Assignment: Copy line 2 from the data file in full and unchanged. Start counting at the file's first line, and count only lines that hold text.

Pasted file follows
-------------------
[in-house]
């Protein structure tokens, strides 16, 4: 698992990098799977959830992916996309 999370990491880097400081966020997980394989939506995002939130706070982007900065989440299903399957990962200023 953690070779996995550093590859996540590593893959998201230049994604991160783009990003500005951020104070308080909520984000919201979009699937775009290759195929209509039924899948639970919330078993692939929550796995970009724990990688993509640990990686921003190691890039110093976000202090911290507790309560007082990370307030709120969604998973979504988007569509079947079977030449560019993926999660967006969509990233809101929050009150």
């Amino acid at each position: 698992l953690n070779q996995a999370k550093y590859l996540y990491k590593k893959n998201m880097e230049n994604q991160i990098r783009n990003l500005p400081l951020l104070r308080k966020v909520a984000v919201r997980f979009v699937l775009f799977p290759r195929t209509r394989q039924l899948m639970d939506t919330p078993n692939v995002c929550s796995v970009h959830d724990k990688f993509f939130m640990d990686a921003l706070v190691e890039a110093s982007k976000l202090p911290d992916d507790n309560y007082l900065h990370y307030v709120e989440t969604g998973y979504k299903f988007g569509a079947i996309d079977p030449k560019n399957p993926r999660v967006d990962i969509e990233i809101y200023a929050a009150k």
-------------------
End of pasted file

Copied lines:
């Protein structure tokens, strides 16, 4: 698992990098799977959830992916996309 999370990491880097400081966020997980394989939506995002939130706070982007900065989440299903399957990962200023 953690070779996995550093590859996540590593893959998201230049994604991160783009990003500005951020104070308080909520984000919201979009699937775009290759195929209509039924899948639970919330078993692939929550796995970009724990990688993509640990990686921003190691890039110093976000202090911290507790309560007082990370307030709120969604998973979504988007569509079947079977030449560019993926999660967006969509990233809101929050009150």